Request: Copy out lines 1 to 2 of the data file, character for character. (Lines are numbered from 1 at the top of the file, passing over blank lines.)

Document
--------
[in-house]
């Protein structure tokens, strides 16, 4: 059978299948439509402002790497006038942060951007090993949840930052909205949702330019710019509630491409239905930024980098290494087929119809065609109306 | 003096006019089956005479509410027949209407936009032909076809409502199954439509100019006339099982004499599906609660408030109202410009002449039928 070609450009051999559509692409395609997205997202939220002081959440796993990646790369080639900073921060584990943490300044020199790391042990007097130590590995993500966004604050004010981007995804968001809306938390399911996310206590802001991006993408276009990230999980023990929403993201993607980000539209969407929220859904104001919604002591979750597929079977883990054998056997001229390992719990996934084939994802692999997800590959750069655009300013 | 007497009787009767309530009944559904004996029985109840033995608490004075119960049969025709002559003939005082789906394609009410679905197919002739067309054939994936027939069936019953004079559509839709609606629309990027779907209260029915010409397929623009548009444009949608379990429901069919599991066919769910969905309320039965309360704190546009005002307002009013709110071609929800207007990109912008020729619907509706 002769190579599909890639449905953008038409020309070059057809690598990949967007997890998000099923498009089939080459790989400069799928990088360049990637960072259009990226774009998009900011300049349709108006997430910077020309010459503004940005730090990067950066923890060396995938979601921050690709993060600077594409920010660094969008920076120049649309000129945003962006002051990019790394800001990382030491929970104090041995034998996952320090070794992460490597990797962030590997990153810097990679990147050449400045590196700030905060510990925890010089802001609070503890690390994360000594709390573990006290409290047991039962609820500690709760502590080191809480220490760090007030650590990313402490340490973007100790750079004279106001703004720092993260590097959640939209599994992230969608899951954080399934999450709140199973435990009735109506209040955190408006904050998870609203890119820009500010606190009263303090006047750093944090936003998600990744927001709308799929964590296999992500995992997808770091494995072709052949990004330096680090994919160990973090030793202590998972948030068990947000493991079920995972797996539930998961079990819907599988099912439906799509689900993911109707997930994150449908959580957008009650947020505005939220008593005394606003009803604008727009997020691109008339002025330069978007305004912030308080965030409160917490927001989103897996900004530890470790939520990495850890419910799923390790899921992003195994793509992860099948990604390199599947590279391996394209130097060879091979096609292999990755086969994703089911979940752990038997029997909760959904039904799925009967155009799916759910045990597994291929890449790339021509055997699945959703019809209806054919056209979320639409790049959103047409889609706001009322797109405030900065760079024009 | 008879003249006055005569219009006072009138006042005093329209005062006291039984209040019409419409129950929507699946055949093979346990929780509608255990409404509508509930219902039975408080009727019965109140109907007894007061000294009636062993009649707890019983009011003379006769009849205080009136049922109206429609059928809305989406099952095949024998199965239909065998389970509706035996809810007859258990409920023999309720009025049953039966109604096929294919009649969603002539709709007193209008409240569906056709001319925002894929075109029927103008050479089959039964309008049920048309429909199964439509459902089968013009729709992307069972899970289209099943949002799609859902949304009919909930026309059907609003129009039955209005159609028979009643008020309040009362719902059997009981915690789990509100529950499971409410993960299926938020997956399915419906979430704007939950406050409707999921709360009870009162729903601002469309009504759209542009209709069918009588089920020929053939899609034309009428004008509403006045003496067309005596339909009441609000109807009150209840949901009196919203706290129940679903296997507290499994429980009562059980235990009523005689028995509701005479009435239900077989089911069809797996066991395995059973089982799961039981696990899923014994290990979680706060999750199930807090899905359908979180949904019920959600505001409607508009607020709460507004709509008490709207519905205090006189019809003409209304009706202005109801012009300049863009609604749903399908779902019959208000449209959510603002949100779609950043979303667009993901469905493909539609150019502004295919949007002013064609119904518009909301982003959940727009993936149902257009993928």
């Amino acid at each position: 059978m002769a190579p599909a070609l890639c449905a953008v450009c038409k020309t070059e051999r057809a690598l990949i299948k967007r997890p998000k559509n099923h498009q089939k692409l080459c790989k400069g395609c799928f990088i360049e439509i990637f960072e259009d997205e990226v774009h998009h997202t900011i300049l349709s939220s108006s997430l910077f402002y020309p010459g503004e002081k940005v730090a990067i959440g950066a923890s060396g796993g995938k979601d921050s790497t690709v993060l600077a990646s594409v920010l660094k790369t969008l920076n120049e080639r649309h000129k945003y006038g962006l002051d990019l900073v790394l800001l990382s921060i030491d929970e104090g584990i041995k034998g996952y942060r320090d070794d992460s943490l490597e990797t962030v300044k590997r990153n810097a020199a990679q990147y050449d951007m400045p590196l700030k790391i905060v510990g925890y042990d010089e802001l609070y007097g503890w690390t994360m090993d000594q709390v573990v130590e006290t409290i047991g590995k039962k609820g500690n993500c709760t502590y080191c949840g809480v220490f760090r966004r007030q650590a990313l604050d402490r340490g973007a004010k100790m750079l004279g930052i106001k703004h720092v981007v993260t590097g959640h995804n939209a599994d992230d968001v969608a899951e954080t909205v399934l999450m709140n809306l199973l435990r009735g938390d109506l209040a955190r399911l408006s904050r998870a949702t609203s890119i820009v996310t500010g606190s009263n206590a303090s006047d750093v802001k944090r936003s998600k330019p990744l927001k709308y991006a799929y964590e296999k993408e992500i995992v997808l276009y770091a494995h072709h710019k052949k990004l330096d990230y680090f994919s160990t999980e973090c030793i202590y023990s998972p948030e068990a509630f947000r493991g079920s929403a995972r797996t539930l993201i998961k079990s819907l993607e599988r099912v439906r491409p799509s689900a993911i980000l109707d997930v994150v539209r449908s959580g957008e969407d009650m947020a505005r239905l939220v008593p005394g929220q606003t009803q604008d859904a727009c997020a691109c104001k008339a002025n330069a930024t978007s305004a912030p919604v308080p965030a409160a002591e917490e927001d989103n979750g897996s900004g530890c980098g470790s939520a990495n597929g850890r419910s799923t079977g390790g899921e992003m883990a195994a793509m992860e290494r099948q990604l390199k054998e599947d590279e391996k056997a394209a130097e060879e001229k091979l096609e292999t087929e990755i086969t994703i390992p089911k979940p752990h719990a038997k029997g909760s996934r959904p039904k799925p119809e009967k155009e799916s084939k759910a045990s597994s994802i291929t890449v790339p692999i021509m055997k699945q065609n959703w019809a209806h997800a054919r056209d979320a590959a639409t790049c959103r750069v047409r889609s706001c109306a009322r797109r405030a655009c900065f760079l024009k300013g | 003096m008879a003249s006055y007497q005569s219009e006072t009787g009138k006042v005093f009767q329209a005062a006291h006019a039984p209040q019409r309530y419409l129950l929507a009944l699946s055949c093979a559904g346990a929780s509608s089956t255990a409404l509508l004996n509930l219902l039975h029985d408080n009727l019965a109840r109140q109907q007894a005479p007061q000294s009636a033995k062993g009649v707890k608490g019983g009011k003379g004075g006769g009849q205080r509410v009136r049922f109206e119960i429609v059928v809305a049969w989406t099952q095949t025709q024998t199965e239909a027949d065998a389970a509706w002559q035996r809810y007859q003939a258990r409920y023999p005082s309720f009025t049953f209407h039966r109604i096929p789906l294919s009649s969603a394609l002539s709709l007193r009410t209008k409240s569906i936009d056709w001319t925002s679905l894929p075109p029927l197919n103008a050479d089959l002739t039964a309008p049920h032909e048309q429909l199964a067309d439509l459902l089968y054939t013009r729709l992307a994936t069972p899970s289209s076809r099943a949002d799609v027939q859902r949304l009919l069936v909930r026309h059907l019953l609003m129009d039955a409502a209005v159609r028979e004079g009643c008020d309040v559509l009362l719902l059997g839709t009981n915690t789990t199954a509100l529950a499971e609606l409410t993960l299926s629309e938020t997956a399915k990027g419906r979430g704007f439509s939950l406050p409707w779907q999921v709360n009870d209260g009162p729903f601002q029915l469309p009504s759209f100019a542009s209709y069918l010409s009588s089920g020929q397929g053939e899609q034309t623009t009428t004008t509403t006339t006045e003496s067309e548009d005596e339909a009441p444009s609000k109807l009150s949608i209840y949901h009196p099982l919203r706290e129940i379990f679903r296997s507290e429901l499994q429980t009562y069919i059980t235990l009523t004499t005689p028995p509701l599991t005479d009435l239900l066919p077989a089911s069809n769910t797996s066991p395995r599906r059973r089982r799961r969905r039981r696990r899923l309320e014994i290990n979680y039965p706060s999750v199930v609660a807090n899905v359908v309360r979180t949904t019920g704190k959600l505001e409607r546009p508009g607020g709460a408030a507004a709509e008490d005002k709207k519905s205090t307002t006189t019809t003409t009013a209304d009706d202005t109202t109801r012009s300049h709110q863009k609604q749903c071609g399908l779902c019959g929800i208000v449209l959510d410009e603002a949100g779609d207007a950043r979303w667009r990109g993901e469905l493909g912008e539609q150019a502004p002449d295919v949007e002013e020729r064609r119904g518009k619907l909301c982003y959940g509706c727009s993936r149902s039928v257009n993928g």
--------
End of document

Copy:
[in-house]
């Protein structure tokens, strides 16, 4: 059978299948439509402002790497006038942060951007090993949840930052909205949702330019710019509630491409239905930024980098290494087929119809065609109306 | 003096006019089956005479509410027949209407936009032909076809409502199954439509100019006339099982004499599906609660408030109202410009002449039928 070609450009051999559509692409395609997205997202939220002081959440796993990646790369080639900073921060584990943490300044020199790391042990007097130590590995993500966004604050004010981007995804968001809306938390399911996310206590802001991006993408276009990230999980023990929403993201993607980000539209969407929220859904104001919604002591979750597929079977883990054998056997001229390992719990996934084939994802692999997800590959750069655009300013 | 007497009787009767309530009944559904004996029985109840033995608490004075119960049969025709002559003939005082789906394609009410679905197919002739067309054939994936027939069936019953004079559509839709609606629309990027779907209260029915010409397929623009548009444009949608379990429901069919599991066919769910969905309320039965309360704190546009005002307002009013709110071609929800207007990109912008020729619907509706 002769190579599909890639449905953008038409020309070059057809690598990949967007997890998000099923498009089939080459790989400069799928990088360049990637960072259009990226774009998009900011300049349709108006997430910077020309010459503004940005730090990067950066923890060396995938979601921050690709993060600077594409920010660094969008920076120049649309000129945003962006002051990019790394800001990382030491929970104090041995034998996952320090070794992460490597990797962030590997990153810097990679990147050449400045590196700030905060510990925890010089802001609070503890690390994360000594709390573990006290409290047991039962609820500690709760502590080191809480220490760090007030650590990313402490340490973007100790750079004279106001703004720092993260590097959640939209599994992230969608899951954080399934999450709140199973435990009735109506209040955190408006904050998870609203890119820009500010606190009263303090006047750093944090936003998600990744927001709308799929964590296999992500995992997808770091494995072709052949990004330096680090994919160990973090030793202590998972948030068990947000493991079920995972797996539930998961079990819907599988099912439906799509689900993911109707997930994150449908959580957008009650947020505005939220008593005394606003009803604008727009997020691109008339002025330069978007305004912030308080965030409160917490927001989103897996900004530890470790939520990495850890419910799923390790899921992003195994793509992860099948990604390199599947590279391996394209130097060879091979096609292999990755086969994703089911979940752990038997029997909760959904039904799925009967155009799916759910045990597994291929890449790339021509055997699945959703019809209806054919056209979320639409790049959103047409889609706001009322797109405030900065760079024009 | 008879003249006055005569219009006072009138006042005093329209005062006291039984209040019409419409129950929507699946055949093979346990929780509608255990409404509508509930219902039975408080009727019965109140109907007894007061000294009636062993009649707890019983009011003379006769009849205080009136049922109206429609059928809305989406099952095949024998199965239909065998389970509706035996809810007859258990409920023999309720009025049953039966109604096929294919009649969603002539709709007193209008409240569906056709001319925002894929075109029927103008050479089959039964309008049920048309429909199964439509459902089968013009729709992307069972899970289209099943949002799609859902949304009919909930026309059907609003129009039955209005159609028979009643008020309040009362719902059997009981915690789990509100529950499971409410993960299926938020997956399915419906979430704007939950406050409707999921709360009870009162729903601002469309009504759209542009209709069918009588089920020929053939899609034309009428004008509403006045003496067309005596339909009441609000109807009150209840949901009196919203706290129940679903296997507290499994429980009562059980235990009523005689028995509701005479009435239900077989089911069809797996066991395995059973089982799961039981696990899923014994290990979680706060999750199930807090899905359908979180949904019920959600505001409607508009607020709460507004709509008490709207519905205090006189019809003409209304009706202005109801012009300049863009609604749903399908779902019959208000449209959510603002949100779609950043979303667009993901469905493909539609150019502004295919949007002013064609119904518009909301982003959940727009993936149902257009993928």